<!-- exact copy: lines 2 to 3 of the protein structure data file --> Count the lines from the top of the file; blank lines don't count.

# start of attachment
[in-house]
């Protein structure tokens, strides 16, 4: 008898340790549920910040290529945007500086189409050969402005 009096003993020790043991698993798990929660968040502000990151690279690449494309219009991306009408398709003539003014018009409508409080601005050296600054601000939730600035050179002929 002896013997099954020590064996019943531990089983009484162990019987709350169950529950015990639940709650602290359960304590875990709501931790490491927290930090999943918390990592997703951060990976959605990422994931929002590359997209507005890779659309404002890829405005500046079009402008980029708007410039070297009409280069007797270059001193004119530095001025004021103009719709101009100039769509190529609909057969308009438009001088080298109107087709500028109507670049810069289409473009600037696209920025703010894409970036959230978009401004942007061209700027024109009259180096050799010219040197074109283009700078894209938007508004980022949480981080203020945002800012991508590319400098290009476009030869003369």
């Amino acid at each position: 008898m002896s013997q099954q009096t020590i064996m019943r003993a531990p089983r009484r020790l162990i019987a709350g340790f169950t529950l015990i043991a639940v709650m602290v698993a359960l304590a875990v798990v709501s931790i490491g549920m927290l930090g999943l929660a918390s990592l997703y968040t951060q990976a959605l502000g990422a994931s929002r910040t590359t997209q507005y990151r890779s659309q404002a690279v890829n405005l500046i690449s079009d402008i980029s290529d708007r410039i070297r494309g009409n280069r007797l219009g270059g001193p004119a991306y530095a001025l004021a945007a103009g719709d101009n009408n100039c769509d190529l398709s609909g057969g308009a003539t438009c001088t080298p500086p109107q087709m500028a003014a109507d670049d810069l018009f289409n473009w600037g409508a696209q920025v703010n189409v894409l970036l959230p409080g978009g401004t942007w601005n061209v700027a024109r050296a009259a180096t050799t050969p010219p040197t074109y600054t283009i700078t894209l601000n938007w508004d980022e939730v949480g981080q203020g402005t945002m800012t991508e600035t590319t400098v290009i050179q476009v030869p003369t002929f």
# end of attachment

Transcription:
């Protein structure tokens, strides 16, 4: 008898340790549920910040290529945007500086189409050969402005 009096003993020790043991698993798990929660968040502000990151690279690449494309219009991306009408398709003539003014018009409508409080601005050296600054601000939730600035050179002929 002896013997099954020590064996019943531990089983009484162990019987709350169950529950015990639940709650602290359960304590875990709501931790490491927290930090999943918390990592997703951060990976959605990422994931929002590359997209507005890779659309404002890829405005500046079009402008980029708007410039070297009409280069007797270059001193004119530095001025004021103009719709101009100039769509190529609909057969308009438009001088080298109107087709500028109507670049810069289409473009600037696209920025703010894409970036959230978009401004942007061209700027024109009259180096050799010219040197074109283009700078894209938007508004980022949480981080203020945002800012991508590319400098290009476009030869003369």
């Amino acid at each position: 008898m002896s013997q099954q009096t020590i064996m019943r003993a531990p089983r009484r020790l162990i019987a709350g340790f169950t529950l015990i043991a639940v709650m602290v698993a359960l304590a875990v798990v709501s931790i490491g549920m927290l930090g999943l929660a918390s990592l997703y968040t951060q990976a959605l502000g990422a994931s929002r910040t590359t997209q507005y990151r890779s659309q404002a690279v890829n405005l500046i690449s079009d402008i980029s290529d708007r410039i070297r494309g009409n280069r007797l219009g270059g001193p004119a991306y530095a001025l004021a945007a103009g719709d101009n009408n100039c769509d190529l398709s609909g057969g308009a003539t438009c001088t080298p500086p109107q087709m500028a003014a109507d670049d810069l018009f289409n473009w600037g409508a696209q920025v703010n189409v894409l970036l959230p409080g978009g401004t942007w601005n061209v700027a024109r050296a009259a180096t050799t050969p010219p040197t074109y600054t283009i700078t894209l601000n938007w508004d980022e939730v949480g981080q203020g402005t945002m800012t991508e600035t590319t400098v290009i050179q476009v030869p003369t002929f």